Monterey County Vacation Rental Alliance

Supporting Visitors, the Economy & our Neighborhoods

Regulation by Cities in Monterey County

WHAT REGULATION(S) AFFECT YOUR VACATION RENTAL?

If your STR is in an incorporated city, Monterey County regulations do not apply. Cities enact their own regulation which varies considerably from town to town.

On July 8, 2017, the Monterey Herald summarized the status of short-term rentals in Monterey peninsula cities. Click on "Different cities, different approaches to short-term rental issue on Monterey Peninsula."
City of Monterey 
The City simply bans any rental for less than 30 days. An STR operated in Monterey is illegal! The City has now adopted an ordinance that prohibits ADVERTISING short-term rentals in the City’s residential zoned districts. See:
Carmel-by-the-Sea 
The town also simply bans any rental for less than 30 days. An STR operated in this town is illegal! 

Carmel-by-the-Sea is cracking down on short-term rentals. See the Monterey County Weekly article dated December 15, 2106. Ignoring Carmel's ban can result in very large fines! One owner settled with the town for $25,000 after facing an even larger amount. See  Carmel settles short-term rental lawsuit while announcing amnesty period for other scofflaws.

Pacific Grove
In Pacific Grove, an owner can obtain an STR permit and can then rent for short-term periods. An STR operated in Pacific Grove without a permit is subject to large fines. 

Pacific Grove Short-Term Rental Ordinance Survives But With Amendments

Late in 2015, the Pacific Grove ordinance came under fire from residents opposed to short-term rentals in their neighborhood citing parking problems, disturbances, and other issues.  MCVRA president, Jan Leasure, worked very closely with the Pacific Grove City Council and its Planning Department to address these issues and to make changes to the ordinance.   The ordinance was saved but it was close!  The City Council voted by the thin margin of 4-3 to continue permitting short-term rentals but with greater restrictions. 


On March 24, 2016, the City Council approved significant changes to the short- term rental ordinance. The new ordinance establishes two different types of Short Term licenses and imposes limits on the number of licenses and rules for density and occupancy. The City also introduced a Home Sharing Ordinance which allows owners and long-term tenants to rent a max of one bedroom on short-term basis. For more detail, CLICK HERE.

Seaside
The City of Seaside currently has no regulations affecting STRs but the City held an STR study session on Septmber 21, 2017. The City Staff did an excellent job of giving the City Council an overview of the issue. It did not take a "side," which was refreshing. There were good public comments on both sides. A big shout out to Kate Mulligan, a Seaside STR owner who stole the show with her rousing description of how wonderful it is to have visitors from all over the world, now that her kids are off to college!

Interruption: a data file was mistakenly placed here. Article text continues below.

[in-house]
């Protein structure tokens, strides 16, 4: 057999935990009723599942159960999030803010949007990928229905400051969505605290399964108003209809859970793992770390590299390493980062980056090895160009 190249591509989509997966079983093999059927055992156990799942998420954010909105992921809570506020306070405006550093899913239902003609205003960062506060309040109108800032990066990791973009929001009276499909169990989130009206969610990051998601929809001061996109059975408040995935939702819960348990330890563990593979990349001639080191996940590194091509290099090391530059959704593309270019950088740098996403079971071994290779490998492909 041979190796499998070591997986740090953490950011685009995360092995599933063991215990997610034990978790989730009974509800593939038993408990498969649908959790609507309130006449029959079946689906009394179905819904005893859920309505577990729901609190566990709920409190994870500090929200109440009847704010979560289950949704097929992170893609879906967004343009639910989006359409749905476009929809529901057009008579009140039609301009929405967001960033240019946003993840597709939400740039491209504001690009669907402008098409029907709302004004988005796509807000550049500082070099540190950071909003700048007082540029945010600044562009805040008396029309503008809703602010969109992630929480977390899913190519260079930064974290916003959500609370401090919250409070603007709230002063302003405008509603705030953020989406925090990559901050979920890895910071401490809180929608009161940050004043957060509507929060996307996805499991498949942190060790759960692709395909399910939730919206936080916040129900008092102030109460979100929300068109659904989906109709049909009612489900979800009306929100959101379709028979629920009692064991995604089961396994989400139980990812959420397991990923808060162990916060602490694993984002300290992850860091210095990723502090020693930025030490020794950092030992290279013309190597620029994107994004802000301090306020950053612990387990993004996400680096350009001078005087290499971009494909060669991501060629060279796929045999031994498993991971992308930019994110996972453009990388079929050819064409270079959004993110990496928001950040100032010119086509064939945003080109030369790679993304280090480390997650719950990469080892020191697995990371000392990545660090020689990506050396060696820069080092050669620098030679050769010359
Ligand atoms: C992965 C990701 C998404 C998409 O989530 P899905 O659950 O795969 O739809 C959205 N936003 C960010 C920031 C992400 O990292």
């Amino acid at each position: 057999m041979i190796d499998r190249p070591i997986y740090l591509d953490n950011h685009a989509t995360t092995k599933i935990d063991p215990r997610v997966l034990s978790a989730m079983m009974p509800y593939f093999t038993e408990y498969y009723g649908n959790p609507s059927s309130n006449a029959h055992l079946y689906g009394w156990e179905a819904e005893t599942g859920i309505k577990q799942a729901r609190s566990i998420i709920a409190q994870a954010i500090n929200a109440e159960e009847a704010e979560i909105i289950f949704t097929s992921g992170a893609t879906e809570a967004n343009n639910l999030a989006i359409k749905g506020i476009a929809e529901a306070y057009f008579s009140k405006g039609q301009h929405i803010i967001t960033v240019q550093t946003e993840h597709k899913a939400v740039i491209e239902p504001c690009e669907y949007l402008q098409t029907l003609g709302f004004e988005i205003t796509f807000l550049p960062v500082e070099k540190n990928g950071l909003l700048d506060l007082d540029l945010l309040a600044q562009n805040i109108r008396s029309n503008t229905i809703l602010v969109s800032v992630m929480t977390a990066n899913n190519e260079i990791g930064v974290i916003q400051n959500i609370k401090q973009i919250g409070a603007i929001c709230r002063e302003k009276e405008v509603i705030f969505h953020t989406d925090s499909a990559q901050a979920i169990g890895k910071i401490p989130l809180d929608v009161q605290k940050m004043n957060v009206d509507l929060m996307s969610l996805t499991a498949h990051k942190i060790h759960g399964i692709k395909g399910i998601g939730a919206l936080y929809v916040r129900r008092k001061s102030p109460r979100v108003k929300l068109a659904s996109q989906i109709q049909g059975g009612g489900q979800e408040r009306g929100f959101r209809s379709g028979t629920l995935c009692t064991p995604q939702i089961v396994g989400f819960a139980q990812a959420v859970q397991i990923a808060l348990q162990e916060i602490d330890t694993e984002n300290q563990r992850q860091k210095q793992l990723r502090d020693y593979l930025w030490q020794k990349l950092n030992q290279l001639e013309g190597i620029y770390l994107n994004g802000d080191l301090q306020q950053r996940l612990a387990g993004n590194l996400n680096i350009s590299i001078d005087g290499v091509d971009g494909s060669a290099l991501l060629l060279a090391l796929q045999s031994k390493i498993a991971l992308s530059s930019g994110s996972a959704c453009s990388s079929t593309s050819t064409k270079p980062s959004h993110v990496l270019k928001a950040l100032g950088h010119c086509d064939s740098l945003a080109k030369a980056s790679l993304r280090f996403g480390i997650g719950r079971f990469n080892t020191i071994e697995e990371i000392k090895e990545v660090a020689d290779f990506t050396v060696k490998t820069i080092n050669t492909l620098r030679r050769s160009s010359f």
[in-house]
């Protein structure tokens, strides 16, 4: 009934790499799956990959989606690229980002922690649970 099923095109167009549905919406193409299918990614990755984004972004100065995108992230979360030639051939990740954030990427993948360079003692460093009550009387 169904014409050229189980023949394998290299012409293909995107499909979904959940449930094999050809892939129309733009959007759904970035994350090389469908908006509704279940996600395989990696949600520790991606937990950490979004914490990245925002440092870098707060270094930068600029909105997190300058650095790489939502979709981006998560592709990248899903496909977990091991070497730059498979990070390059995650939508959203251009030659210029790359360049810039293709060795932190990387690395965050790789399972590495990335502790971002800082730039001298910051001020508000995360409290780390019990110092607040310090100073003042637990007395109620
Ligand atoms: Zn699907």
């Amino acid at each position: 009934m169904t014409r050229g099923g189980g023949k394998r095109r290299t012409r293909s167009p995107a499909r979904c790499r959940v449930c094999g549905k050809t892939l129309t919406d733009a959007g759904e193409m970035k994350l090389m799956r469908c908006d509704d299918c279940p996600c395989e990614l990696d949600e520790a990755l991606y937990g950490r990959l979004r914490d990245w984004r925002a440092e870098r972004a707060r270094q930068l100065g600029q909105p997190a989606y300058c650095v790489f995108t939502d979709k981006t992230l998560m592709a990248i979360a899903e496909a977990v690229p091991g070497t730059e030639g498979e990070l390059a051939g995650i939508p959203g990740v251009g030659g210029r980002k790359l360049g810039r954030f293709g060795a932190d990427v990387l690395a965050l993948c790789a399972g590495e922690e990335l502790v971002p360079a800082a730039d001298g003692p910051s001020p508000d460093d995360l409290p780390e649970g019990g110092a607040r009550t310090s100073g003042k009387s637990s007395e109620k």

There were good questions and comments from the Council. Some council members are clearly advocates of this issue. Others are cautiously optimistic about how a good ordinance can work, and one council member is clearly opposed to STRs, citing their impact on affordable housing.  It is estimated that there are 135 STRs that currently exist in Seaside (which represent 1% of the housing stock).

The Council directed Staff to come back to them with the next step, which may be a draft ordinance. 

Marina

The Marina Planning Commission considered short-term rentals at their July 27, 2017 meeting. Here is the link to the staff report and two draft ordinances. http://www.ci.marina.ca.us/ArchiveCenter/ViewFile/Item/8187

The biggest difference between the two drafts is one has a requirement that the owner be present on site (homesharing).


The meeting showed how government can work well. It was the best example we have seen of how government is supposed to work. The Planning Commission held what they called a "study session," on STRs, which entailed a staff report, public comment, and Planning Commission discussion/questions with the public being invited to come to the podium whenever they wanted to comment on something that was being discussed. The public comment was respected equally with the Commissioners' comments. The Commissioners had all read the information the staff had given them on the subject, and they asked intelligent questions and made relevant comments.


This is not an action item at this time, but staff is asking for direction from the community and the Commission. We are working with them to get them on the right track!


Take the time to read the ordinances they are proposing and comment on them either to boardmember@mcvra.org or directly to the City of Marina at chopper@cityofMarina.org.

Salinas 
This city has no regulations affecting STRs.